How can the country survive the next economic crash if millions of families still haven't recovered from the last one?
Many seniors are stuck with lives of never-ending work—a fate that could befall millions in the coming decades.
The company’s unusual offer—to give employees up to $5,000 for leaving—may actually be a way to get them to stay longer.
In Sweden, progressive gender dynamics can lead immigrant women to leave their husbands and become independent.
The debate over Amazon’s HQ2 obscures the company’s rapid expansion of warehouses in low-income areas.
Why have high-profile organizing campaigns succeeded for white-collar workers and failed for blue-collar workers?
For some Americans, sub-minimum-wage online tasks are the only work available.
Donald Trump's widely reported 'shithole' remark dismantles the economic argument against foreigners.
The Rust Belt isn’t the only region left behind by the economic recovery. The suburbs of the American west are struggling, too.
Despite the #MeToo movement, poor women often find that speaking out against abuse at work is too costly.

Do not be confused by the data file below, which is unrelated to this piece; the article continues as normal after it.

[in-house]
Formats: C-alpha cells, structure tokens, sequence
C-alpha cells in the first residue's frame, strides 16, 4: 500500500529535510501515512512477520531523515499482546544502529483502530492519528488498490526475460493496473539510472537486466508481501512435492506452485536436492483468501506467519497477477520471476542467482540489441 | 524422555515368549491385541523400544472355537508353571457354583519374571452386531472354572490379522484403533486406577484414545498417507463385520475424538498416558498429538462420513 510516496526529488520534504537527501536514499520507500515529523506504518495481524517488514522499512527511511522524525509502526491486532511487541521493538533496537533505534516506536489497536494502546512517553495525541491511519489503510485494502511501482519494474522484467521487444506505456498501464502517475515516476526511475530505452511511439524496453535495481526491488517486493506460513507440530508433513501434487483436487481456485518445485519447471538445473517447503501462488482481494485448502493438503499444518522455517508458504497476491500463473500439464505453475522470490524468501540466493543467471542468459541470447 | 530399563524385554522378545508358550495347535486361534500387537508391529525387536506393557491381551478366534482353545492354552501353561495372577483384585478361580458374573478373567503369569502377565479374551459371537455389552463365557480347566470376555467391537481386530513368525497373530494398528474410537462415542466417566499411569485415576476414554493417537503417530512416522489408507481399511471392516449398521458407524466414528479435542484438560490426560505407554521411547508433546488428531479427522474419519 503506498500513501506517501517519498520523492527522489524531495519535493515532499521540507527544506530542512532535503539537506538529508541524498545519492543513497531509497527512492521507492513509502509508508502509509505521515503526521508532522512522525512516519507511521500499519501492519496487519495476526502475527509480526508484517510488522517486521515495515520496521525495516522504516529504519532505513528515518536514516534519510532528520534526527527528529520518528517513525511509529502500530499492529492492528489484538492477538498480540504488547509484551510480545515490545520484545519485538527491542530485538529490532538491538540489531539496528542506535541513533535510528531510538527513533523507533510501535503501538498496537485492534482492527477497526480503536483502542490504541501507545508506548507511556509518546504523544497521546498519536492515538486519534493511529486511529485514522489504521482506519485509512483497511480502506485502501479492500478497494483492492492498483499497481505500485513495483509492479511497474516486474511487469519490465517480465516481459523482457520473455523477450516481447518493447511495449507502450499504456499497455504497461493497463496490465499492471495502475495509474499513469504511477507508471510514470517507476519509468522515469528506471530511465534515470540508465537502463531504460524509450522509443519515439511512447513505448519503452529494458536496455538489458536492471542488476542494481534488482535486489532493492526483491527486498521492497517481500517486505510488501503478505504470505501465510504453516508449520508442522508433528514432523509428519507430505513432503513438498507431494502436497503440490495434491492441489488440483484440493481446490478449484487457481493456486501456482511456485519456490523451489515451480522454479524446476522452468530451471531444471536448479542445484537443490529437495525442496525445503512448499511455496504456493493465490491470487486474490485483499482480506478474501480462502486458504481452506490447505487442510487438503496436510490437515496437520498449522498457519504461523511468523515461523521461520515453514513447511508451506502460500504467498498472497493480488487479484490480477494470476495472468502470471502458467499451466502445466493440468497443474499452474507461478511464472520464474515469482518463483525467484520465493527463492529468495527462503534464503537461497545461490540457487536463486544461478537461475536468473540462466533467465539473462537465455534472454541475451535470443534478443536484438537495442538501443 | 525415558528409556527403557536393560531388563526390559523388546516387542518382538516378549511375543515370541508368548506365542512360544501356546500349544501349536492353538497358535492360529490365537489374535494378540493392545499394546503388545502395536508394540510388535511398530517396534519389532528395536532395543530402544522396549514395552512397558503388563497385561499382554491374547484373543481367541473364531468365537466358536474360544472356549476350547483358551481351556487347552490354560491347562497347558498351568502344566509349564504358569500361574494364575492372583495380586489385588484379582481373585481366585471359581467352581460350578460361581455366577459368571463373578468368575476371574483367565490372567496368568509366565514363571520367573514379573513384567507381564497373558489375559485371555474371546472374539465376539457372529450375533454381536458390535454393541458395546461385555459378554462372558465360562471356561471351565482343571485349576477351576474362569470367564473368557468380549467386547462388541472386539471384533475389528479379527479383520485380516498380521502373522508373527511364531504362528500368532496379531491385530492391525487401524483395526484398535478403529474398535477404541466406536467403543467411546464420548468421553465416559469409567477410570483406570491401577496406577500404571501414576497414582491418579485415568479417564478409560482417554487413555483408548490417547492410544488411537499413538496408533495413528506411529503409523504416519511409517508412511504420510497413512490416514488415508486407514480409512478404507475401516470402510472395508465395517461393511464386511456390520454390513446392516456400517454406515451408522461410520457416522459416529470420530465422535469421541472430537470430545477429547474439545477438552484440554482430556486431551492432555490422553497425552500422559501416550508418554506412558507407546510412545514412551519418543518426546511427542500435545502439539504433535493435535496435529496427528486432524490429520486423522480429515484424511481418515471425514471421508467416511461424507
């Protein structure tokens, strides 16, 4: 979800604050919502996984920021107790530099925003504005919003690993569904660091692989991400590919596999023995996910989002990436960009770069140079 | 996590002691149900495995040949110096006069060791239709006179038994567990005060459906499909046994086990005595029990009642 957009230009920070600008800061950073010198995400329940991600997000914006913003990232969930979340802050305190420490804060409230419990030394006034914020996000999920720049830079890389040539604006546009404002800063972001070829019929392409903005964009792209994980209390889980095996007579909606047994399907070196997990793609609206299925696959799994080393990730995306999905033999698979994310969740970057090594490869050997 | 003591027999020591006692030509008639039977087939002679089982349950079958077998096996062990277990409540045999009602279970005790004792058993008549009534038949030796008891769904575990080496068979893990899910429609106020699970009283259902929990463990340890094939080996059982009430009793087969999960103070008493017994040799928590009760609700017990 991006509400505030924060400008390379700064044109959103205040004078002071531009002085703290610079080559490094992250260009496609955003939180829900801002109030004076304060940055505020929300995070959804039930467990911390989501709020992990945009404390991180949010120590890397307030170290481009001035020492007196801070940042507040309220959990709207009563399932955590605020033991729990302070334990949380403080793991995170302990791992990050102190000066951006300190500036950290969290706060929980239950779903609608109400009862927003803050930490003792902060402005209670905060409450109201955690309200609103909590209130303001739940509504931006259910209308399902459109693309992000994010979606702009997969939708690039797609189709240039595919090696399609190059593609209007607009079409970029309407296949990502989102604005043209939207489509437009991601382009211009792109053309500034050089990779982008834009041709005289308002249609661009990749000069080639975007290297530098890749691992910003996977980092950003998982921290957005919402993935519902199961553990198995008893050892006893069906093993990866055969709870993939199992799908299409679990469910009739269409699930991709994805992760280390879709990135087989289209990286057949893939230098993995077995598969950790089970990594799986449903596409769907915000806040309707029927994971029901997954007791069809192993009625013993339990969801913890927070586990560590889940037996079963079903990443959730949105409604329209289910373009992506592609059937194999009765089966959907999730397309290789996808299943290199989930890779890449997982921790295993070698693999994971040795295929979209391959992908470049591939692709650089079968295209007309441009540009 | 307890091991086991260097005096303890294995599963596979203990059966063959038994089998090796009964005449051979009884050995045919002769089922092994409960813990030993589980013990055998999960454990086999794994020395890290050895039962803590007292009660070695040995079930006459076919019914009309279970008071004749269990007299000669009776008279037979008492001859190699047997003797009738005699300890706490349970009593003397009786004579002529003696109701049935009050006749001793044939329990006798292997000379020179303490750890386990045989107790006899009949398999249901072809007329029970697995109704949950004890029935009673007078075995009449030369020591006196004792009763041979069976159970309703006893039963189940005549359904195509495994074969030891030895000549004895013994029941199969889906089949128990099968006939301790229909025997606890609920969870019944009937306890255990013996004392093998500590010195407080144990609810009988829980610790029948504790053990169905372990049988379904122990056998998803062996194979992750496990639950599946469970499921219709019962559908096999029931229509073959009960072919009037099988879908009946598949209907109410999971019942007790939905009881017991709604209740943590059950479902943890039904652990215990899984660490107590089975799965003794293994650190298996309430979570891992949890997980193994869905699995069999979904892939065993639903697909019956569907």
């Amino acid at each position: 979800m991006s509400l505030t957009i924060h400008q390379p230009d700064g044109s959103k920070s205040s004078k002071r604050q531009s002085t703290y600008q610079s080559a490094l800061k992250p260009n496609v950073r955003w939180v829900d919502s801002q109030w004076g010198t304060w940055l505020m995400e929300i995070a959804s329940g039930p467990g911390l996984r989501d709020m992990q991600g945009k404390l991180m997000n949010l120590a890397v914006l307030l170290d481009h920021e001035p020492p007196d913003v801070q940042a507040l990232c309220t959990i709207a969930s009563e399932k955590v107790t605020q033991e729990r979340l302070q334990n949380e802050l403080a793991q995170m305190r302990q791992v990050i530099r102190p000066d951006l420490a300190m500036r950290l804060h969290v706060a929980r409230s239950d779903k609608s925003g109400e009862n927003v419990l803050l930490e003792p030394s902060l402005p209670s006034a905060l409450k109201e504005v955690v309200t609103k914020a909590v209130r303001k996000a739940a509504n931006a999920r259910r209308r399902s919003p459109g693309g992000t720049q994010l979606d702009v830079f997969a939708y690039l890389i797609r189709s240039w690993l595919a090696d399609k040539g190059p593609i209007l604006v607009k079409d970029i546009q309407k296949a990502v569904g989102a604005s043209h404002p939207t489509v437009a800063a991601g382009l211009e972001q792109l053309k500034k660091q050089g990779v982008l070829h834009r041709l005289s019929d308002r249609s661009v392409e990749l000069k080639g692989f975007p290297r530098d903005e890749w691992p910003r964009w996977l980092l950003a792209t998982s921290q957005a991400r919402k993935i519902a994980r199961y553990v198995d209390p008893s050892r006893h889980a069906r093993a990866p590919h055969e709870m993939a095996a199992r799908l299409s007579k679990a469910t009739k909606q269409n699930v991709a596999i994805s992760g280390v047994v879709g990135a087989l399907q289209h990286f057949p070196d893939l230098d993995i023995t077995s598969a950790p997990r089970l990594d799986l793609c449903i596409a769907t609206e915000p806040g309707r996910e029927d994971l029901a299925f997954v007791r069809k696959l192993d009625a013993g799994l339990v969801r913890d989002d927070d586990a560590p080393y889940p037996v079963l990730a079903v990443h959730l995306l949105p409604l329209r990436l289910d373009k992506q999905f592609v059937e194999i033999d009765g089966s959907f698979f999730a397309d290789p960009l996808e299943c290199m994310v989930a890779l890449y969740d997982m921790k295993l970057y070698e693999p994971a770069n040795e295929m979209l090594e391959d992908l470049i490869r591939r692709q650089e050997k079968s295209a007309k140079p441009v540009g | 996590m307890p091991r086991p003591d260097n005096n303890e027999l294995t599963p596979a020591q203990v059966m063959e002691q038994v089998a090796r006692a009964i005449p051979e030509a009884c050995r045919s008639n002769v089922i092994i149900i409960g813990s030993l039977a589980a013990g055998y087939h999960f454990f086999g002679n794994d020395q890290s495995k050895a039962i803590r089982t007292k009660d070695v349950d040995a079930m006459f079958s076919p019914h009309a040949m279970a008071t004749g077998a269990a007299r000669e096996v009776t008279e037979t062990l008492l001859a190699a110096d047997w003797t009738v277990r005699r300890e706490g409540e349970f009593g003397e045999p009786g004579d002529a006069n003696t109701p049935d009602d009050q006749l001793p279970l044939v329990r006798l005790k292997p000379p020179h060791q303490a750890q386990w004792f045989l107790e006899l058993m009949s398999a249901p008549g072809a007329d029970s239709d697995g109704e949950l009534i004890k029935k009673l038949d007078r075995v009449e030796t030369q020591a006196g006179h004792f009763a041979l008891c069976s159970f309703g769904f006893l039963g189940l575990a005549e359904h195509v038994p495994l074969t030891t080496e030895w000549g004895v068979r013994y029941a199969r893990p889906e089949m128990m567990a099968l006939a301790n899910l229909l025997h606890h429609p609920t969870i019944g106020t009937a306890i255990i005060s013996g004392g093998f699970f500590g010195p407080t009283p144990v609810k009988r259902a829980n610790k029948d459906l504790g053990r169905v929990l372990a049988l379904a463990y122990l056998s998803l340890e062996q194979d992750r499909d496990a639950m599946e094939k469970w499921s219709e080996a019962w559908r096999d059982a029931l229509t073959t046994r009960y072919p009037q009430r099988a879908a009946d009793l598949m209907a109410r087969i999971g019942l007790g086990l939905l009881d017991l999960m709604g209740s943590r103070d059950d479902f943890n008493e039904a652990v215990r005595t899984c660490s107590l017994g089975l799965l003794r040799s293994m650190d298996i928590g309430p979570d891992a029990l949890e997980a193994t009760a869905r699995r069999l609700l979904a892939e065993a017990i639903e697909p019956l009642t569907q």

That might not be a bad thing.
Millions of children from poor families who excel in math and science rarely live up to their potential—and that hurts everyone.
As a college education becomes increasingly important in today’s economy, it’s girls, not boys, who are succeeding in school. For kids from poor families, that can make the difference between social mobility and a lifetime of poverty.
American companies say protectionist policies keep them out. The reality is more complicated.
A group in New York is calling for a fee on all gig-economy transactions in order to provide workers with benefits like paid sick leave.
Liberal groups wanted to get rid of the mortgage-interest deduction. But not in the way that congressional Republicans are doing it.
The author discusses his latest book, The Rooster Bar, which was inspired by a 2014 article in The Atlantic, “The Law-School Scam.”
Tracing the origins of a defining moment in sports history can be daunting, especially when your own family steadfastly insists on what happened.
In Sweden, employers pay into private funds that retrain workers who lose their jobs. The model makes the whole economy more dynamic.
Highly educated people still relocate for work, but exorbitant housing costs in the best-paying cities make it difficult for anyone else to do so.
“It was really just a small minority of businesses that were against it.”